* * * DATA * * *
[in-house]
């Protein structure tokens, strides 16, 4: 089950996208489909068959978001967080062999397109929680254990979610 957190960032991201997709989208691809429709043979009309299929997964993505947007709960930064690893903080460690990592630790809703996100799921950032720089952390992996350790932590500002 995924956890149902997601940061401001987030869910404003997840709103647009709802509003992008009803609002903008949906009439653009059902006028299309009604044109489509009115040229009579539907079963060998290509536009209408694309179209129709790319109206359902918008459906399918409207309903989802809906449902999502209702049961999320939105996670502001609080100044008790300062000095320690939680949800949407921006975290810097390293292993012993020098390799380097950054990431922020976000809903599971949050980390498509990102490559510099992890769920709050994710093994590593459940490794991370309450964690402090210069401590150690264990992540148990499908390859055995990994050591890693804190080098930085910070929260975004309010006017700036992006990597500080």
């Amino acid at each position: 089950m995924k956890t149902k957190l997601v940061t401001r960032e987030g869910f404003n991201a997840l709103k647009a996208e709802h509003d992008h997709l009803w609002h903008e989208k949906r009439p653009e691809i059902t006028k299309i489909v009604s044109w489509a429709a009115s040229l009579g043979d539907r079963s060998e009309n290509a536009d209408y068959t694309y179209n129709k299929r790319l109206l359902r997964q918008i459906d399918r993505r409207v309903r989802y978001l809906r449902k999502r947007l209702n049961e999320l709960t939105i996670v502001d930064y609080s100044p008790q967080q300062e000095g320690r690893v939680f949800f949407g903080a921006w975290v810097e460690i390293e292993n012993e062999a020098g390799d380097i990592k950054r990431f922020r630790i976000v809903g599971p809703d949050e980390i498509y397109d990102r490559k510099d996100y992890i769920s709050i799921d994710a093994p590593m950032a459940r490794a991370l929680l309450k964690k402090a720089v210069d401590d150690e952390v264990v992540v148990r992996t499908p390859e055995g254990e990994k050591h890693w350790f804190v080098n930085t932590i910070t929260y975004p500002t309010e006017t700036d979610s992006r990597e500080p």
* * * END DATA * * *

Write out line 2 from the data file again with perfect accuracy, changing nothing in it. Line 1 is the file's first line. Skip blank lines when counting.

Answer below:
């Protein structure tokens, strides 16, 4: 089950996208489909068959978001967080062999397109929680254990979610 957190960032991201997709989208691809429709043979009309299929997964993505947007709960930064690893903080460690990592630790809703996100799921950032720089952390992996350790932590500002 995924956890149902997601940061401001987030869910404003997840709103647009709802509003992008009803609002903008949906009439653009059902006028299309009604044109489509009115040229009579539907079963060998290509536009209408694309179209129709790319109206359902918008459906399918409207309903989802809906449902999502209702049961999320939105996670502001609080100044008790300062000095320690939680949800949407921006975290810097390293292993012993020098390799380097950054990431922020976000809903599971949050980390498509990102490559510099992890769920709050994710093994590593459940490794991370309450964690402090210069401590150690264990992540148990499908390859055995990994050591890693804190080098930085910070929260975004309010006017700036992006990597500080």